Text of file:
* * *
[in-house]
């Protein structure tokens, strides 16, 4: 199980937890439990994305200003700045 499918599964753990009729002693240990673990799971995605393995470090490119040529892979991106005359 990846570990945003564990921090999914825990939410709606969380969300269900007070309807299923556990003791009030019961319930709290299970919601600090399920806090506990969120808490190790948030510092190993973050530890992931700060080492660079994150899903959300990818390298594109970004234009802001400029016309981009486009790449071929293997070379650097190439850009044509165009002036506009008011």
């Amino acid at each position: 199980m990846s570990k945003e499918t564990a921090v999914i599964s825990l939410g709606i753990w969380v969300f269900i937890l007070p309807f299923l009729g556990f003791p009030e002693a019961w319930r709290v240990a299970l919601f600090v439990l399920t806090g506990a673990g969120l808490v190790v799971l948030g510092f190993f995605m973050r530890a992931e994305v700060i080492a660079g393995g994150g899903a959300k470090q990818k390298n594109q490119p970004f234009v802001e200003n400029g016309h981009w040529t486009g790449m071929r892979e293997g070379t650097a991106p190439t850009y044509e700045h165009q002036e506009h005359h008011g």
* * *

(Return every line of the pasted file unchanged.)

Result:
[in-house]
């Protein structure tokens, strides 16, 4: 199980937890439990994305200003700045 499918599964753990009729002693240990673990799971995605393995470090490119040529892979991106005359 990846570990945003564990921090999914825990939410709606969380969300269900007070309807299923556990003791009030019961319930709290299970919601600090399920806090506990969120808490190790948030510092190993973050530890992931700060080492660079994150899903959300990818390298594109970004234009802001400029016309981009486009790449071929293997070379650097190439850009044509165009002036506009008011």
């Amino acid at each position: 199980m990846s570990k945003e499918t564990a921090v999914i599964s825990l939410g709606i753990w969380v969300f269900i937890l007070p309807f299923l009729g556990f003791p009030e002693a019961w319930r709290v240990a299970l919601f600090v439990l399920t806090g506990a673990g969120l808490v190790v799971l948030g510092f190993f995605m973050r530890a992931e994305v700060i080492a660079g393995g994150g899903a959300k470090q990818k390298n594109q490119p970004f234009v802001e200003n400029g016309h981009w040529t486009g790449m071929r892979e293997g070379t650097a991106p190439t850009y044509e700045h165009q002036e506009h005359h008011g």